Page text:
(397 words)

Author(s): Stephan, Christian
[English Version] von Konstantinopel (um 810 Konstantinopel – ca.893/94), Gelehrter und Patriarch von Konstantinopel 858–867 und 877–886. In einer Aristokratenfamilie aufgewachsen, genoß Ph. eine vorzügliche Ausbildung. Dank familiärer Verbindungen begann er 842 seine Karriere am kaiserlichen Hof. Als es 856 dem Caesar Bardas gelang, die Regentschaft an sich zu reißen, verbannte er 858 den Patriarchen Ignatios und setzte statt dessen Ph. ein, der als Laie in einem unkanonischen Schnellverfahren die…


(150 words)

Author(s): Stephan, Christian
[English Version] von Antiochien (geb. in Antiochien – 1056 ebd.). In Konstantinopel im Verwaltungsdienst ausgebildet, stand P. zunächst im höheren Staatsdienst in der Provinz und am kaiserlichen Hof. Nach Eintritt in den Kirchendienst wurde er Skeuophylax an der Hagia Sophia. 1052 ernannten ihn Kaiser Konstantinos IX. Monomachos und Patriarch Michael I. Kerullarios zum Patriarchen seiner Geburtsstadt. Besorgt um die Einheit der Kirche vertrat P. in den kirchenpolit. Kontroversen zw. Konstantinopel…


(150 words)

Author(s): Stephan, Christian
[English Version] . Bez. einer häretischen Sondergemeinschaft, deren Name verschiedene, sich widersprechende Ableitungen erfahren hat. Sie trat zu Beginn des 11.Jh. in Anatolien in Erscheinung und verbreitete sich bis nach Konstantinopel, wo sie auch im Mönchtum Anhänger fand. Daß sie aus Überresten der Paulikianer entstanden sei, wird gelegentlich erwogen. Bekannt wurden die Ph. durch ein polemisches Sendschreiben des Euthymios vom Peribleptoskloster um 1050. Als einzige, jedoch tendenziös interp…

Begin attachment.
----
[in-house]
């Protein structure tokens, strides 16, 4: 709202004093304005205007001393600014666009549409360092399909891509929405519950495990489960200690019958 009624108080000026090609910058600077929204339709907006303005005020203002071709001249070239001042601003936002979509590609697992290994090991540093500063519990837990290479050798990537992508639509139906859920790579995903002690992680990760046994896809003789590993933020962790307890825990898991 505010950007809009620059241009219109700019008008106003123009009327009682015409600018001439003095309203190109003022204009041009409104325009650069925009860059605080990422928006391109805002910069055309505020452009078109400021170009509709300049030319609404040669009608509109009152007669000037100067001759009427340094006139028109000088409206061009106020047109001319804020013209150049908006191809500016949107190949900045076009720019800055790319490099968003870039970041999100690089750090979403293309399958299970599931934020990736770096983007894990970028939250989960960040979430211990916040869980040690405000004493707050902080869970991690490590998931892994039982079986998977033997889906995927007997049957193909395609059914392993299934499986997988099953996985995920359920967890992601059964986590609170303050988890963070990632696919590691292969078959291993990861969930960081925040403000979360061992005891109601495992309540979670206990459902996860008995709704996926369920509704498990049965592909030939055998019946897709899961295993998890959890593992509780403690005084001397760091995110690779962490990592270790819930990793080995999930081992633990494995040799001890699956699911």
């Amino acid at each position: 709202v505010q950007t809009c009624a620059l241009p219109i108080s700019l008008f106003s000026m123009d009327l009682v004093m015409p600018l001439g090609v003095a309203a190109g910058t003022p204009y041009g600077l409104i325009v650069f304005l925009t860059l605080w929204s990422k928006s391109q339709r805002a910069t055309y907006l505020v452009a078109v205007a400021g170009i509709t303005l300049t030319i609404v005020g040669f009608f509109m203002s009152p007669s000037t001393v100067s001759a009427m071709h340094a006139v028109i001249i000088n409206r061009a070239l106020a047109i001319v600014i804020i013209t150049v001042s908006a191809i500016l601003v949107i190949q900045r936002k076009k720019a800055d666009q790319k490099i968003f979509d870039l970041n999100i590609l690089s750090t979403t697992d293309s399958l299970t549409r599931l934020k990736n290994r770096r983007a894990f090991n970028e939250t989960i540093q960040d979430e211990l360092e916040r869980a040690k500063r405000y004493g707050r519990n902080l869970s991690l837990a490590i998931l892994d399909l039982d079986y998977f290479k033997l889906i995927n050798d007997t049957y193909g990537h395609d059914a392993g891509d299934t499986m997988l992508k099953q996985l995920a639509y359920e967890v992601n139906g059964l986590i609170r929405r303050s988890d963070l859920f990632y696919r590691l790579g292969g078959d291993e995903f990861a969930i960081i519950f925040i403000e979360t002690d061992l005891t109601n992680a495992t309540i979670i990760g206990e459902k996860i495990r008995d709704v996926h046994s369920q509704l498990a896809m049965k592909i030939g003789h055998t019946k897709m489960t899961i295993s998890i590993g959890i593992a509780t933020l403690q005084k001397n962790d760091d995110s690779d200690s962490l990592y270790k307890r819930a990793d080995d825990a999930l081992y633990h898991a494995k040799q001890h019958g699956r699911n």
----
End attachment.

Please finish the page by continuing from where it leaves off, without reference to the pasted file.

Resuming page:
Theophanes III.

(146 words)

Author(s): Stephan, Christian
[English Version] Theophanes III., Patriarch von Jerusalem (um 1570 Peloponnes – 15.12.1644 Konstantinopel). Sehr jung Mönch geworden, wurde Th. von seinem Onkel, Patriarch Sophronios IV., nach Jerusalem gerufen, wo er 1608 dessen Nachfolge antrat. Sein Pontifikat war von guten Beziehungen zur Orthodoxie in Rumänien und Rußland geprägt, ebenso von Kontakten zur ref. Kirche. Die Beziehungen zur kath. Kirche dagegen blieben gespannt: Auf einer Almosenreise durch Rußland und die Ukraine 1619–1621 kämpft…

Theophanes Homologetes

(75 words)

Author(s): Stephan, Christian
[English Version] (Confessor; um 765 Konstantinopel – 12.3.817/18 auf Samothrake), Heiliger, byz. Historiker und Abt des von ihm gegründeten Klosters Megas Agros. Zw. 811 und 814 setzte er die Weltchronik (Chroniken: I.) seines Freundes Georgios Synkellos für die Zeit von 285 bis 813 fort. Wegen seiner Verteidigung der Bilderverehrung (Bilderkult: VI.) wurde er 816 von Kaiser Leon V. nach Samothrake verbannt. Fest: 12.3. Christian Stephan Bibliography R. Maisano (LMA 8, 1997, 663f.) (Lit.).

Photius (Saint)

(439 words)

Author(s): Stephan, Christian
[German Version] (c. 810, Constantinople – c. 893/ 894), scholar, and patriarch of Constantinople 858–867 and 877–886. Photius grew up in an aristocratic family, and had an excellent education. Thanks to family contacts, he began his career in 842 at the imperial court. Caesar Bardas succeeded in seizing the regency in 856, and in 858 he banned Patriarch Ignatius and replaced him by Photius, who as a layman was ordained to the required level in an uncanonical fast-track process. Ignatius reacted b…

Theophanes of Jerusalem

(162 words)

Author(s): Stephan, Christian
[German Version] patriarch of Jerusalem (c. 1570, Peloponnesus – Dec 15, 1644, Constantino-¶ ple). Having become a monk at a very early age, Theophanes was called to Jerusalem by his uncle, Patriarch Sophronius IV, whom he succeeded in 1608. His pontificate was marked by friendly relations with Orthodoxy in Romania and Russia as well as contacts with the Reformed Church, whereas relationships with the Catholic Church remained tense: on an alms journey through Russia and the Ukraine between 1619 and 1621, he …